School for Students with Autism

In the process of completing a degree in elementary education, I have enrolled in a class specifically designed to increase my understanding of students with different disabilities and the resources that are available to help them function and succeed in the classroom. While taking A Child with Special Needs course I received an assignment requiring myself to volunteer at an organization that works with children, adults, or both with special needs for fifteen hours over a course of no less than two weeks.

Also, I am writing this paper because I am pursuing a career in elementary education, which may require me to have to the proper knowledge and skills for working with students with special needs. Burger School for Students with Autism is a center-based and restrictive school in Wayne County where the age of the students can range from three years to twenty-six years old. At Burger East, the location I spent my fifteen hours volunteering at, students are seventeen and older. Eligibility for Burger School is done through a referral process starting at the student’s resident district Special Education department.

The student referral process includes a review of less restrictive options that have been considered or have not met the student’s needs, student profiles, parent questionnaires, as well as resident district IEP assessment and documentation. Once a person has become a student at Burger School for Students with Autism, the faculty is committed to maximizing the potential of each student to gain independence and self-fulfillment while assuring the opportunity for each student to become a happy, healthy, productive, and contributing member of society. http://www. gardencityschools. com/BurgerSchool. cfm, April 17th, 2012. ) Based on the individual students needs there is a nurse, social worker, behavior specialist, psychologist, speech and occupational therapists on hand as well as all staff having the correct training in non violent crisis intervention. All students attending Burger are exposed to a general education curriculum where they are expected to meet state standards and benchmarks. Communication

Before and during volunteering at Burger School for Students with Autism I set goals to learn more about the differences students with Autism and Emotionally Impaired students have in communication. I hoped to learn the structure of the classroom, the forms of communication used, and the type of curriculum they were exposed to. I found that most students with Autism have more difficulty following directions and expressing their wants and needs due to their communication deficits than most Emotionally Impaired students.

For example, during the time spent working with a student named Rachel with severe Autism I never once heard her speak a word. My first impression of Rachel was that she seemed to be stuck in her own body unable to communicate but definitely was aware of what was going on around her. Emotionally Impaired students had a more general form of communication in the classroom and were able to communicate most if not all of their needs throughout the time I was there.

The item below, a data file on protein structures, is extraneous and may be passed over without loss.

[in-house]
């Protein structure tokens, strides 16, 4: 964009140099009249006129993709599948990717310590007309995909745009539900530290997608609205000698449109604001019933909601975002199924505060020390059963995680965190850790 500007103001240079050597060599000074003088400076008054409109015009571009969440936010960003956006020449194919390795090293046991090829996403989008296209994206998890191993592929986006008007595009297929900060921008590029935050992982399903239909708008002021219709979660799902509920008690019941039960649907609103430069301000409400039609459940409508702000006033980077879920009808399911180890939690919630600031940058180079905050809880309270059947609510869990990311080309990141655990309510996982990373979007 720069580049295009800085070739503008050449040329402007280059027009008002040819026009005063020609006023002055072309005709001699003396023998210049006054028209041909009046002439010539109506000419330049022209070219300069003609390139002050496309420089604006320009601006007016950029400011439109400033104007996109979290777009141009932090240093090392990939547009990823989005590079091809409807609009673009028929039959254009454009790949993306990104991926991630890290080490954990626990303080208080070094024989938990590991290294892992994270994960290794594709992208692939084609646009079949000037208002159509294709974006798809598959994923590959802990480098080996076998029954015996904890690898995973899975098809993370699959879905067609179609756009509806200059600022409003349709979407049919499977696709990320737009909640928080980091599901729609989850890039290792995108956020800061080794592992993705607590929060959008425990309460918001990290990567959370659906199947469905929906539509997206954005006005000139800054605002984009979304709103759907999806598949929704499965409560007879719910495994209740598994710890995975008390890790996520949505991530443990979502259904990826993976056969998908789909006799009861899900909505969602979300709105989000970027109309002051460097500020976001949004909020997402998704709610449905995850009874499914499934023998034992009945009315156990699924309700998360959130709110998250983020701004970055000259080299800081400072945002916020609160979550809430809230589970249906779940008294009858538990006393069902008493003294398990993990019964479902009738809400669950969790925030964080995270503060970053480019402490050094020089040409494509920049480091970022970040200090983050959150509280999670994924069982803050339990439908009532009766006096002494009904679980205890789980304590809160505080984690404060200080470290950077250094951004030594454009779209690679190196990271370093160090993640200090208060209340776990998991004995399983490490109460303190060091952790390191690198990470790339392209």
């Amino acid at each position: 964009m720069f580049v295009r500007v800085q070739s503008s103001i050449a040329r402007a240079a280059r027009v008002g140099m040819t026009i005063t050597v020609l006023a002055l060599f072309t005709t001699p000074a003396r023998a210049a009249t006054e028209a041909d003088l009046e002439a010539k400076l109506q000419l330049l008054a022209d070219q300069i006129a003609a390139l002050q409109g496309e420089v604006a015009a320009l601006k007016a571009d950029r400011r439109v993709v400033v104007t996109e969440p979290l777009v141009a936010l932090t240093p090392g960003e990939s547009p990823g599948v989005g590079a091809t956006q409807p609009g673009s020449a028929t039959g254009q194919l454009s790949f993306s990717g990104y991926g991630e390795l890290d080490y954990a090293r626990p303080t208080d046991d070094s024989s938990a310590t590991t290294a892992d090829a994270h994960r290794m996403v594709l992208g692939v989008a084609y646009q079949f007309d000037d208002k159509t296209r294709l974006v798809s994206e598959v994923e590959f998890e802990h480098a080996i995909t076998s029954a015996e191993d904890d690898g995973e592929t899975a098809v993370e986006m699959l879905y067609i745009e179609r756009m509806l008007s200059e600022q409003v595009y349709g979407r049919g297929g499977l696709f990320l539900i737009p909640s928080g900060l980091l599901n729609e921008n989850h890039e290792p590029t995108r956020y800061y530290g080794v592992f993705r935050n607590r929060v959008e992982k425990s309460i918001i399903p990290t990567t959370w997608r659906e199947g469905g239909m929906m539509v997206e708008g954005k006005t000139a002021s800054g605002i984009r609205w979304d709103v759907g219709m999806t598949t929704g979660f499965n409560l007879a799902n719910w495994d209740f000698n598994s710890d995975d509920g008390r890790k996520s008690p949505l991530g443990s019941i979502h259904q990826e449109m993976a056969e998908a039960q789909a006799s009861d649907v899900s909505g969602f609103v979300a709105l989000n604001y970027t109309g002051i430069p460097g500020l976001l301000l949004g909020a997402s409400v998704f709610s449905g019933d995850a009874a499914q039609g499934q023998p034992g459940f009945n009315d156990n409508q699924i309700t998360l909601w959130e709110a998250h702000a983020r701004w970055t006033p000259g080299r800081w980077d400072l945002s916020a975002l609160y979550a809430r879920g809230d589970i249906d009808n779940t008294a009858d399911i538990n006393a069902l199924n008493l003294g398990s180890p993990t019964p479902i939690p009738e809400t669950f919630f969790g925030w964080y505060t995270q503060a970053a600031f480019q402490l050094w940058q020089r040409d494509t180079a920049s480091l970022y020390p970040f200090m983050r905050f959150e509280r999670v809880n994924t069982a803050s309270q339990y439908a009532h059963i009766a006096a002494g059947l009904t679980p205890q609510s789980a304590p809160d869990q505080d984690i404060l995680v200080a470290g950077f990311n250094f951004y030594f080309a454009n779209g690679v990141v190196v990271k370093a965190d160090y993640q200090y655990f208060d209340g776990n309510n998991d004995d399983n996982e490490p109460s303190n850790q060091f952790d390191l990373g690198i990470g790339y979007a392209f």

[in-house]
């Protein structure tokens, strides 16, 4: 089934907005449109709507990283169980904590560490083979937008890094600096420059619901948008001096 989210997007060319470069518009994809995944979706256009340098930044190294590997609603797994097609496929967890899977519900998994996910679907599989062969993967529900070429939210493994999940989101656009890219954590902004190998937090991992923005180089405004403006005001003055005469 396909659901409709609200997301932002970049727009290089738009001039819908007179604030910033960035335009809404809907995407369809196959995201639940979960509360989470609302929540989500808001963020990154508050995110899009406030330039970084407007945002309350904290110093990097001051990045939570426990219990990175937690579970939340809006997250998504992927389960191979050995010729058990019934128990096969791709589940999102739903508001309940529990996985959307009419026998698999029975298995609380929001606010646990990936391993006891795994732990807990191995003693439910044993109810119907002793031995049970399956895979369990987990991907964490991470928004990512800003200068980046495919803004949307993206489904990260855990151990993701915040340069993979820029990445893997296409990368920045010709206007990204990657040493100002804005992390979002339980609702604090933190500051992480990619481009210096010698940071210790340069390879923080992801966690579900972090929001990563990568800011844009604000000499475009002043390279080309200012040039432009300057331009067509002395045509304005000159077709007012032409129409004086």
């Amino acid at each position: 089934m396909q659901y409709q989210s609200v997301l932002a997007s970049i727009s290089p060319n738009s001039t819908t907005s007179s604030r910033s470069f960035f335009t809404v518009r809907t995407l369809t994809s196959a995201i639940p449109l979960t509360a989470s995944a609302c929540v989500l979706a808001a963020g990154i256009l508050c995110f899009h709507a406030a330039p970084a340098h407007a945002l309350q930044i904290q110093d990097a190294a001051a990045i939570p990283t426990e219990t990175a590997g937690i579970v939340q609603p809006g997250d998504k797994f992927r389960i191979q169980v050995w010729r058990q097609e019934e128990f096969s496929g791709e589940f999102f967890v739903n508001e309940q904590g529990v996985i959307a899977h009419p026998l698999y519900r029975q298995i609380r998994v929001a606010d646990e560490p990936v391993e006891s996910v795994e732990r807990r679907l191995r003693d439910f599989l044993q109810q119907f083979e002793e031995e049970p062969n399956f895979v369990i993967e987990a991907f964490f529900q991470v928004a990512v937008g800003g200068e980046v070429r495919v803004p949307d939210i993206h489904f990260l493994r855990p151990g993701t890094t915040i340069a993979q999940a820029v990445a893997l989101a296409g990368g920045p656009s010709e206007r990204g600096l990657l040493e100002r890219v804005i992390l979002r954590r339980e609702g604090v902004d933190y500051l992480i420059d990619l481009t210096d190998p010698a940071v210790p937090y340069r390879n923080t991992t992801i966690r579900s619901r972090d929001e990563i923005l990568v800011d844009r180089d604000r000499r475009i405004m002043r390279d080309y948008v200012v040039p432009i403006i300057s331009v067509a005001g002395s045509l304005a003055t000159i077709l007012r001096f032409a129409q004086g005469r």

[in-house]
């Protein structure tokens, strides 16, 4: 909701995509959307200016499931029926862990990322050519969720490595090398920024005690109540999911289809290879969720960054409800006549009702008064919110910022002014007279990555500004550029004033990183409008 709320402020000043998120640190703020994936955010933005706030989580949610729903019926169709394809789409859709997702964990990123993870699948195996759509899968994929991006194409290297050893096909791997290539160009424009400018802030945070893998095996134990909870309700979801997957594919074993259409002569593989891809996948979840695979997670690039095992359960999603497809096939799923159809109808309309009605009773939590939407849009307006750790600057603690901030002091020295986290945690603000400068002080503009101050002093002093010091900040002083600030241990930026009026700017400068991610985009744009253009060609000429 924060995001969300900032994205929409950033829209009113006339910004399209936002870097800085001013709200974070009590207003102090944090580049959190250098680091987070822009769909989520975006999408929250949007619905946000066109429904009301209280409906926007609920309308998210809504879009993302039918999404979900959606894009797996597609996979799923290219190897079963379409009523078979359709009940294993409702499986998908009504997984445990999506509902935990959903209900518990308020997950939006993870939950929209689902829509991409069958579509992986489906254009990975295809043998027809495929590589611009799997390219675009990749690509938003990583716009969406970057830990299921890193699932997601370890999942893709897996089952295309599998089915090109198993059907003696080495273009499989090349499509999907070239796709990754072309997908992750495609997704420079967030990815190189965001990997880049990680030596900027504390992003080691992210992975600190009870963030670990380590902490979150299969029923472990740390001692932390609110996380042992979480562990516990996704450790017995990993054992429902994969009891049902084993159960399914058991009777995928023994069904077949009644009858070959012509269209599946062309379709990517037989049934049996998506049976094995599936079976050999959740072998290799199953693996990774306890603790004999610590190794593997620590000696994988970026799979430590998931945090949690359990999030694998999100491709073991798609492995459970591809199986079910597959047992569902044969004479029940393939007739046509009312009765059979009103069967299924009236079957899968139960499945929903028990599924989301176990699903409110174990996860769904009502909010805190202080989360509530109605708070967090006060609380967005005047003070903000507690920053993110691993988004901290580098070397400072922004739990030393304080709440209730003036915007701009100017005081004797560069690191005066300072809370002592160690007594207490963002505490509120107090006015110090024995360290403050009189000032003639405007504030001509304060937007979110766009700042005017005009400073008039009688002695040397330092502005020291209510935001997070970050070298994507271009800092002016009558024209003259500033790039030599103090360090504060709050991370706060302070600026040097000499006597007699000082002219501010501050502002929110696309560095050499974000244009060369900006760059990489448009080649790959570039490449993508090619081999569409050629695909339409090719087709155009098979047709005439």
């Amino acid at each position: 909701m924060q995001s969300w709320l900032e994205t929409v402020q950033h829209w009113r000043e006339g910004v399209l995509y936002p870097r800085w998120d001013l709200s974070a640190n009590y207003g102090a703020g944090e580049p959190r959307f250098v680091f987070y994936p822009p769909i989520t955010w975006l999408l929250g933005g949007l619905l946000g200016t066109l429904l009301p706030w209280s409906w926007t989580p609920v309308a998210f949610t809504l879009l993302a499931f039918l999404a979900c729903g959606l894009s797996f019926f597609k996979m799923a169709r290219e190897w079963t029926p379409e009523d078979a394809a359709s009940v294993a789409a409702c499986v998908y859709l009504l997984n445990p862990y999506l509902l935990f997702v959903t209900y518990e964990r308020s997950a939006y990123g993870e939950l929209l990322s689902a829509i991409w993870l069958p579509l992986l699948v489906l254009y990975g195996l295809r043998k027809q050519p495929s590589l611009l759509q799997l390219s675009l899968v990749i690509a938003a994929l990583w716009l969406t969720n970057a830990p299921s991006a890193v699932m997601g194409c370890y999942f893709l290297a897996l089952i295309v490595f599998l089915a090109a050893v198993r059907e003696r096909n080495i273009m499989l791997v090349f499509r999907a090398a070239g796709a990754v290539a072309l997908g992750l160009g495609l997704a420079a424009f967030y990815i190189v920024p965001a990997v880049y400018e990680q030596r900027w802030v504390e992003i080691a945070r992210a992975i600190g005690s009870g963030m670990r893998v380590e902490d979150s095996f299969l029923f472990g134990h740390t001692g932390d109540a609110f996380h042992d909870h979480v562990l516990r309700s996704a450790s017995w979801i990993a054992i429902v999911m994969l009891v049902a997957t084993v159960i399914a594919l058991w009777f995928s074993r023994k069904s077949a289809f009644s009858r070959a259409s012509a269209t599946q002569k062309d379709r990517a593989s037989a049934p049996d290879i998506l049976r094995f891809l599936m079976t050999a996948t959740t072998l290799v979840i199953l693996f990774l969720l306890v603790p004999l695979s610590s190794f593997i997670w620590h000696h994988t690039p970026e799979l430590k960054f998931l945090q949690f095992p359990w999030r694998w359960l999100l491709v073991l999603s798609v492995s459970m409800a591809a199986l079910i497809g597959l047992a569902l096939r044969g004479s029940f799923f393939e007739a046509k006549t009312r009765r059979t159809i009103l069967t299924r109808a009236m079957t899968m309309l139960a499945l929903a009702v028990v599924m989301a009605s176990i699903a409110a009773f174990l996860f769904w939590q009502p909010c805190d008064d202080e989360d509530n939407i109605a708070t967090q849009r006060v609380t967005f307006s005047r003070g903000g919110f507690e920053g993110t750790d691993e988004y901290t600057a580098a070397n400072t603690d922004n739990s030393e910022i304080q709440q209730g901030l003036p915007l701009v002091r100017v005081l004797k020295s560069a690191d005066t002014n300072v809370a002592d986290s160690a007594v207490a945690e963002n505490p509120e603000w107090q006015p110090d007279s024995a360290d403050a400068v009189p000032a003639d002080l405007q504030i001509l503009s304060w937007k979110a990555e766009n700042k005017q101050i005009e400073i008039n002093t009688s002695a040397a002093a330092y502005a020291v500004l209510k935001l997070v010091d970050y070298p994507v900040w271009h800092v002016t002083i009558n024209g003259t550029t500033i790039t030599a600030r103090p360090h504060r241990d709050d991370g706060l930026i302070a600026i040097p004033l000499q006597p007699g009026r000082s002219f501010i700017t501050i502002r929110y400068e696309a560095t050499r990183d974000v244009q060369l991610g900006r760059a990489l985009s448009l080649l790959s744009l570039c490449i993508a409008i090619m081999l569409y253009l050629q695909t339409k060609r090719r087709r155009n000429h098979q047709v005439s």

Although Emotionally Impaired students were better able to communicate, when they became upset or things did not go their way, all forms of communication could be thrown out the window. A perfect example of this behavior was by a student named Michael who lost the privilege of being able to use headphones during class time to listen to music. He continued to kick the leg of the table, bite his own hand, hit himself on the head, and yell throughout the rest of period as well as refusing to use any general forms of communication to try to get the privilege of using the headphones back.

Gross/Fine Motor Skills While working with students during my volunteer hours, I also noticed differences in the fine motor skills of those with Autism and Emotionally Impaired students. In general students with Autism have struggles with fine motor skills compared to students with Emotional Impairments. Each student was given a strip of paper cut from a colorful fish cartoon to blend into his or her own fish drawn on white paper. Students with Autism were given oil pastels; which are easier to use in blending the correct colors of their fish project.

Also, the students with weak fine motor skills were able to hold the oil pastels more comfortably while having better control of the technique of blending. Emotionally Impaired students were given acrylic paint while blending the colorful strip of paper into their own fish. They were able to use a paintbrush while still controlling the color they were using and where it should go. Emotionally Impaired students seemed to better understand which colors to use in order to create new ones and were much more concerned about how well the colors lining up with the strip matched.

Overall I thoroughly enjoyed my fifteen hours spent volunteering at Burger School for Students with Autism. I have a completely better understanding and appreciation for those with disabilities and the staff that works with students with disabilities. I have even considered applying for a position working at Burger School for Students with Autism as a substitute teacher’s assistant and have begun to look into minoring in Special Education in order to assist those with disabilities in my future career.